TERRITORIAL DIVISION OF LABOUR. Independent of the different aptitudes and capacities in those who work, giving rise to the species of division of labour already considered, there are, if I may so express myself, different aptitudes and capacities in the natural instruments they work with. Diversities of soil, climate, and situation, and peculiarities in the spontaneous productions of the earth, and of the minerals contained in its bowels, adapt certain spots to certain arts. In one place an ever-bright sun brings to perfection grapes, oranges, pomegranates, pine-apples, and other delicious fruits; in another, continual moisture makes grass grow in rich abundance, and gives great facilities for rearing and fattening cattle, and for making butter and cheese. In fertile plains corn is a luxuriant crop; and on mountains, where corn will not grow, pasturage is excellent. Placed on the banks of a river, or on the sea-shore, a man becomes a fisher-man; while he becomes a hunter if his native land be wild, mountainous, and woody. Such a diversity of occupations, dictated by peculiaries of situation, takes place in the infancy of society, and is continued at every period of its progress. At the present day, as in remote antiquity, we find the inhabitants of Holland and all the coast of the North Sea, are skilful fishermen and sailors, while the Swiss and Tyrolese still continue, as at the first dawn of their history, to be enterprising sportsmen and hunters. Hemp or flax must have been a spontaneous production where linen was first made; and sheep must have been plentiful before woollen-cloth could have been manufactured. That country must have been rich in ores, where working in metals was first discovered, and they must be plentiful, whenever a nation contains, like Great Britain, a vast number of miners, founders, cutlers, and smiths. In consequence of these natural differences, certain arts cannot be practiced in some places, while in others nature forces them, as it were, on the attention of her pupil, man. The different arts and different species of cultivation, which grow up in different climates and situations from their natural peculiarities, are called territorial division of labour.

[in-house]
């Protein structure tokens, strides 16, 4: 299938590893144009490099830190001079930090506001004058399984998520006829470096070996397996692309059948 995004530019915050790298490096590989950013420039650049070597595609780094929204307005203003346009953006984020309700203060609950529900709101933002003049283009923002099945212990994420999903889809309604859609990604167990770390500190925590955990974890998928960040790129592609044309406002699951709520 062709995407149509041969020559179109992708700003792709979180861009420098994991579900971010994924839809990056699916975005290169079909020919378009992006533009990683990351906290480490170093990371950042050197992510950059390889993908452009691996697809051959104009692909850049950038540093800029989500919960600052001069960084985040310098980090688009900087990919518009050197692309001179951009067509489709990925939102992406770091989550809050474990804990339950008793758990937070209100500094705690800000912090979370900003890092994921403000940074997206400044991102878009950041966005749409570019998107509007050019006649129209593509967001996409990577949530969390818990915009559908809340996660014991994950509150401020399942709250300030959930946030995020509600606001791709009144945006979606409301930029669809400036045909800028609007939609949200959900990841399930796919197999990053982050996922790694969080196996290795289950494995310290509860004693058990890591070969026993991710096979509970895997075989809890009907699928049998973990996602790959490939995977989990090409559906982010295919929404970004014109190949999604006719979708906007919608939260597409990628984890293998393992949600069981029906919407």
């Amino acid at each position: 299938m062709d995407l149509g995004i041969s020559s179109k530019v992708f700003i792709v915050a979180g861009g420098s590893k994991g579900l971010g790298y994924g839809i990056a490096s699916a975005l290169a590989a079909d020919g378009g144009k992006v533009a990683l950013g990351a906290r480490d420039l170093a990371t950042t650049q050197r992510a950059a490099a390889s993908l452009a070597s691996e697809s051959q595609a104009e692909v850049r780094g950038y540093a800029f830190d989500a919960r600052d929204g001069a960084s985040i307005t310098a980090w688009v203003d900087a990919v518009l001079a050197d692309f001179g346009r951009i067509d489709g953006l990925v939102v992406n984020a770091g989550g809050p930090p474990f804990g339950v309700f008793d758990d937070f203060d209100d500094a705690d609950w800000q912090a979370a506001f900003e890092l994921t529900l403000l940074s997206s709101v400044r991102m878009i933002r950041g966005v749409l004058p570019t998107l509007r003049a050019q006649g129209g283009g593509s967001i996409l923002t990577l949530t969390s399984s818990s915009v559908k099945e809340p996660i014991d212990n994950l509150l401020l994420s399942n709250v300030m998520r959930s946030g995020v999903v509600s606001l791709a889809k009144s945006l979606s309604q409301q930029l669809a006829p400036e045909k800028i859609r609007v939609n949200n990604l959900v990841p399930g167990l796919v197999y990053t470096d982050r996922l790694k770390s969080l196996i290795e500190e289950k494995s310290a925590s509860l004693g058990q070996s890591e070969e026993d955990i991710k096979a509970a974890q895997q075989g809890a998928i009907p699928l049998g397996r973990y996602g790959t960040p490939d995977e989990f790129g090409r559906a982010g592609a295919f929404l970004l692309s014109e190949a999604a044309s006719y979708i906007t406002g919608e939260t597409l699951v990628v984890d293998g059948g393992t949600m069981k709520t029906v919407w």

To follow the dictates of nature, in this respect, the mutual exchange of the products of different districts, or of the different arts which are favoured by these natural peculiarities, is as indispensable as barter is to division of labour among individuals. Territorial division of labour must exist, however, whether this exchange take place or not. Certain arts can flourish only in certain situations, and some products can only be obtained under certain peculiarities of soil and climate. If the inhabitants of districts favoured by peculiar circumstances, will not mutually exchange their respective products, the enjoyments of each will be limited to what their own skill, under their peculiar circumstances, can call into existence. In order, therefore, that both may have increased enjoyments—they must make this mutual exchange. Territorial division of labour grows up naturally and necessarily from a perception of its advantages, like division of labour among individuals; and mutually to exchange the different products resulting from this natural principle is beneficial to all.
This species of division of labour is not confined or limited, or in any way connected with the political separation of mankind into different nations. Thus the great wine district of Europe, extending from the latitude of 47°ree;, to the southern extremity of this continent, embraces within its limits, part of Germany, most part of France, Spain, Portugal, and Italy, excluding England, Sweden, and Denmark, and all the states to the north of this latitude. On the other hand, in each of these political divisions of the earth, we find districts, like the banks of the Rhine, and the golden vale of Thuringia in Germany; and like the banks of the Rhone, and of the Garonne, and the plains of Normandy and Picardy in France; which are peculiarly adapted, the former to the cultivation of the vine, the latter to the cultivation of wheat: and it may be doubted if the inhabitants of these districts could obtain both wine and bread, were they not each to limit their exertions to cultivating those products, mutually exchanging them, to which their respective countries are peculiarly adapted. It is, however, quite certain, that by doing this, which they in fact do voluntarily and freely, they both obtain a great deal more bread and wine by means of less labour, than they would do if the inhabitants of each district were to endeavour to grow both.